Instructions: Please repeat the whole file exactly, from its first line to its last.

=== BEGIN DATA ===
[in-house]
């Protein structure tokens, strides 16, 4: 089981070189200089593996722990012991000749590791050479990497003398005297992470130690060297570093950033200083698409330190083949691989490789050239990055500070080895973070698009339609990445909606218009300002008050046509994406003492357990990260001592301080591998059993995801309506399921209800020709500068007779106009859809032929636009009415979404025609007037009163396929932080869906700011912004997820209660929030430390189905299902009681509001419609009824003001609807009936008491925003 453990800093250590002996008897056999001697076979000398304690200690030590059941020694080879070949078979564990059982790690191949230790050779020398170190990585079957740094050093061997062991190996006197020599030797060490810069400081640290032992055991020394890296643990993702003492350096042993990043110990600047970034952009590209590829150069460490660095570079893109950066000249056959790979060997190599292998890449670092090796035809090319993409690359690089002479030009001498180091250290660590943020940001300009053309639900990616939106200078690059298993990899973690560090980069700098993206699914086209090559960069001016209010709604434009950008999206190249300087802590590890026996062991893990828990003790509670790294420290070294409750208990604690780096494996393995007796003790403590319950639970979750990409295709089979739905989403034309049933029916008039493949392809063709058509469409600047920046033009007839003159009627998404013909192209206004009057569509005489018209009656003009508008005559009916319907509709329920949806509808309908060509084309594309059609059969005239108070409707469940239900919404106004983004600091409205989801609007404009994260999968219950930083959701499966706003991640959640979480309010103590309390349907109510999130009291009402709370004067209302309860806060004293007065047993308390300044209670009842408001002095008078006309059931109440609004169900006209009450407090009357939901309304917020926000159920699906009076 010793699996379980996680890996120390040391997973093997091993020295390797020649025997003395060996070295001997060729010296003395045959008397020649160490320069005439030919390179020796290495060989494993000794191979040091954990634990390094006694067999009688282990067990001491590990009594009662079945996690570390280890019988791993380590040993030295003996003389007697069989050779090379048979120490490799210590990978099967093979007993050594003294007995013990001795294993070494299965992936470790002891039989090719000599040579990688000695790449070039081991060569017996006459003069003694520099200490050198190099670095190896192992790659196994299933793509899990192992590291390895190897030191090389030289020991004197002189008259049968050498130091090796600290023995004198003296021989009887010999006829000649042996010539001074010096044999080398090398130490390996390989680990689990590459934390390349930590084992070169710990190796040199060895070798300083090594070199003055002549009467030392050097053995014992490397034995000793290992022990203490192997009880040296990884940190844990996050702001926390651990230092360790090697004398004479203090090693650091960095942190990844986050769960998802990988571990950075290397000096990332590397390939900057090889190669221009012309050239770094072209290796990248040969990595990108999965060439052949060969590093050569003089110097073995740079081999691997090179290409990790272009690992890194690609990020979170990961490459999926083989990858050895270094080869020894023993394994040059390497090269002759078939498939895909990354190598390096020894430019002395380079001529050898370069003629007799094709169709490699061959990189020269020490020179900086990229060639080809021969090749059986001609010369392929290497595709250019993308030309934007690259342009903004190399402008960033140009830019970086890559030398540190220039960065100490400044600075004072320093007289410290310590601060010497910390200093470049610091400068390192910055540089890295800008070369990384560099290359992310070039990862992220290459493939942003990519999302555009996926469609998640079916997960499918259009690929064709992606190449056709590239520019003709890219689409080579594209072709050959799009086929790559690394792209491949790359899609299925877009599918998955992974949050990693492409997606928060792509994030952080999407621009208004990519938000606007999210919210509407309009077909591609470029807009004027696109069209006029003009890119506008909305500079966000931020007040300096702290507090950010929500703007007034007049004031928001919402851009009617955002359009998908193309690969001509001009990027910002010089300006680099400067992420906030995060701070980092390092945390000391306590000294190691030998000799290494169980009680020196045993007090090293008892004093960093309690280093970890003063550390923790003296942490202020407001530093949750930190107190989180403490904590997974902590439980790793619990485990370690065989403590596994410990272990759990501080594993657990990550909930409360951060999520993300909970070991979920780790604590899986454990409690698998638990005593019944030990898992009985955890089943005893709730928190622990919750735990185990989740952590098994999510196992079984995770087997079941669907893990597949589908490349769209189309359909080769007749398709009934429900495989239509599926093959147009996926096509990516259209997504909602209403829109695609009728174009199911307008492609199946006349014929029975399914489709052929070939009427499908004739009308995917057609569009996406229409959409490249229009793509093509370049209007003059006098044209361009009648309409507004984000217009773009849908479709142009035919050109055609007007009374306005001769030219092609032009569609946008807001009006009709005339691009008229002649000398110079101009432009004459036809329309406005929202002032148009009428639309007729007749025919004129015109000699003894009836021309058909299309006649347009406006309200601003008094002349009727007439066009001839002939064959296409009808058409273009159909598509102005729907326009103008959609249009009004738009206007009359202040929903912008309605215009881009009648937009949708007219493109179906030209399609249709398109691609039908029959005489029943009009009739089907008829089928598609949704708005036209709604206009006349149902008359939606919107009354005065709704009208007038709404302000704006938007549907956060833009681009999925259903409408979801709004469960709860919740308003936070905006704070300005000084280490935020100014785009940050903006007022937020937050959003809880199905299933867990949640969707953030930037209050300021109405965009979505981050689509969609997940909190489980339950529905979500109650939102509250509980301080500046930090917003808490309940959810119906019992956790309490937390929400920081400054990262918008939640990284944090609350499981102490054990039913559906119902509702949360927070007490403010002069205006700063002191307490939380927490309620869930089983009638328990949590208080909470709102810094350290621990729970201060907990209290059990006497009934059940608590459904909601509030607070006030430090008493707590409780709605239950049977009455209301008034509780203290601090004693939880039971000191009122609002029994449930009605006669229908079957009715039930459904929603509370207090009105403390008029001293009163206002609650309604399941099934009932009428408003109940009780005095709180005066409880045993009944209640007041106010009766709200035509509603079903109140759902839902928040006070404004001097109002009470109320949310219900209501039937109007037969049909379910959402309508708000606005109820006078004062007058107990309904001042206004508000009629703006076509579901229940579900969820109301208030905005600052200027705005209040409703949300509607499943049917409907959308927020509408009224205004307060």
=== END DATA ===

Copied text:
[in-house]
């Protein structure tokens, strides 16, 4: 089981070189200089593996722990012991000749590791050479990497003398005297992470130690060297570093950033200083698409330190083949691989490789050239990055500070080895973070698009339609990445909606218009300002008050046509994406003492357990990260001592301080591998059993995801309506399921209800020709500068007779106009859809032929636009009415979404025609007037009163396929932080869906700011912004997820209660929030430390189905299902009681509001419609009824003001609807009936008491925003 453990800093250590002996008897056999001697076979000398304690200690030590059941020694080879070949078979564990059982790690191949230790050779020398170190990585079957740094050093061997062991190996006197020599030797060490810069400081640290032992055991020394890296643990993702003492350096042993990043110990600047970034952009590209590829150069460490660095570079893109950066000249056959790979060997190599292998890449670092090796035809090319993409690359690089002479030009001498180091250290660590943020940001300009053309639900990616939106200078690059298993990899973690560090980069700098993206699914086209090559960069001016209010709604434009950008999206190249300087802590590890026996062991893990828990003790509670790294420290070294409750208990604690780096494996393995007796003790403590319950639970979750990409295709089979739905989403034309049933029916008039493949392809063709058509469409600047920046033009007839003159009627998404013909192209206004009057569509005489018209009656003009508008005559009916319907509709329920949806509808309908060509084309594309059609059969005239108070409707469940239900919404106004983004600091409205989801609007404009994260999968219950930083959701499966706003991640959640979480309010103590309390349907109510999130009291009402709370004067209302309860806060004293007065047993308390300044209670009842408001002095008078006309059931109440609004169900006209009450407090009357939901309304917020926000159920699906009076 010793699996379980996680890996120390040391997973093997091993020295390797020649025997003395060996070295001997060729010296003395045959008397020649160490320069005439030919390179020796290495060989494993000794191979040091954990634990390094006694067999009688282990067990001491590990009594009662079945996690570390280890019988791993380590040993030295003996003389007697069989050779090379048979120490490799210590990978099967093979007993050594003294007995013990001795294993070494299965992936470790002891039989090719000599040579990688000695790449070039081991060569017996006459003069003694520099200490050198190099670095190896192992790659196994299933793509899990192992590291390895190897030191090389030289020991004197002189008259049968050498130091090796600290023995004198003296021989009887010999006829000649042996010539001074010096044999080398090398130490390996390989680990689990590459934390390349930590084992070169710990190796040199060895070798300083090594070199003055002549009467030392050097053995014992490397034995000793290992022990203490192997009880040296990884940190844990996050702001926390651990230092360790090697004398004479203090090693650091960095942190990844986050769960998802990988571990950075290397000096990332590397390939900057090889190669221009012309050239770094072209290796990248040969990595990108999965060439052949060969590093050569003089110097073995740079081999691997090179290409990790272009690992890194690609990020979170990961490459999926083989990858050895270094080869020894023993394994040059390497090269002759078939498939895909990354190598390096020894430019002395380079001529050898370069003629007799094709169709490699061959990189020269020490020179900086990229060639080809021969090749059986001609010369392929290497595709250019993308030309934007690259342009903004190399402008960033140009830019970086890559030398540190220039960065100490400044600075004072320093007289410290310590601060010497910390200093470049610091400068390192910055540089890295800008070369990384560099290359992310070039990862992220290459493939942003990519999302555009996926469609998640079916997960499918259009690929064709992606190449056709590239520019003709890219689409080579594209072709050959799009086929790559690394792209491949790359899609299925877009599918998955992974949050990693492409997606928060792509994030952080999407621009208004990519938000606007999210919210509407309009077909591609470029807009004027696109069209006029003009890119506008909305500079966000931020007040300096702290507090950010929500703007007034007049004031928001919402851009009617955002359009998908193309690969001509001009990027910002010089300006680099400067992420906030995060701070980092390092945390000391306590000294190691030998000799290494169980009680020196045993007090090293008892004093960093309690280093970890003063550390923790003296942490202020407001530093949750930190107190989180403490904590997974902590439980790793619990485990370690065989403590596994410990272990759990501080594993657990990550909930409360951060999520993300909970070991979920780790604590899986454990409690698998638990005593019944030990898992009985955890089943005893709730928190622990919750735990185990989740952590098994999510196992079984995770087997079941669907893990597949589908490349769209189309359909080769007749398709009934429900495989239509599926093959147009996926096509990516259209997504909602209403829109695609009728174009199911307008492609199946006349014929029975399914489709052929070939009427499908004739009308995917057609569009996406229409959409490249229009793509093509370049209007003059006098044209361009009648309409507004984000217009773009849908479709142009035919050109055609007007009374306005001769030219092609032009569609946008807001009006009709005339691009008229002649000398110079101009432009004459036809329309406005929202002032148009009428639309007729007749025919004129015109000699003894009836021309058909299309006649347009406006309200601003008094002349009727007439066009001839002939064959296409009808058409273009159909598509102005729907326009103008959609249009009004738009206007009359202040929903912008309605215009881009009648937009949708007219493109179906030209399609249709398109691609039908029959005489029943009009009739089907008829089928598609949704708005036209709604206009006349149902008359939606919107009354005065709704009208007038709404302000704006938007549907956060833009681009999925259903409408979801709004469960709860919740308003936070905006704070300005000084280490935020100014785009940050903006007022937020937050959003809880199905299933867990949640969707953030930037209050300021109405965009979505981050689509969609997940909190489980339950529905979500109650939102509250509980301080500046930090917003808490309940959810119906019992956790309490937390929400920081400054990262918008939640990284944090609350499981102490054990039913559906119902509702949360927070007490403010002069205006700063002191307490939380927490309620869930089983009638328990949590208080909470709102810094350290621990729970201060907990209290059990006497009934059940608590459904909601509030607070006030430090008493707590409780709605239950049977009455209301008034509780203290601090004693939880039971000191009122609002029994449930009605006669229908079957009715039930459904929603509370207090009105403390008029001293009163206002609650309604399941099934009932009428408003109940009780005095709180005066409880045993009944209640007041106010009766709200035509509603079903109140759902839902928040006070404004001097109002009470109320949310219900209501039937109007037969049909379910959402309508708000606005109820006078004062007058107990309904001042206004508000009629703006076509579901229940579900969820109301208030905005600052200027705005209040409703949300509607499943049917409907959308927020509408009224205004307060």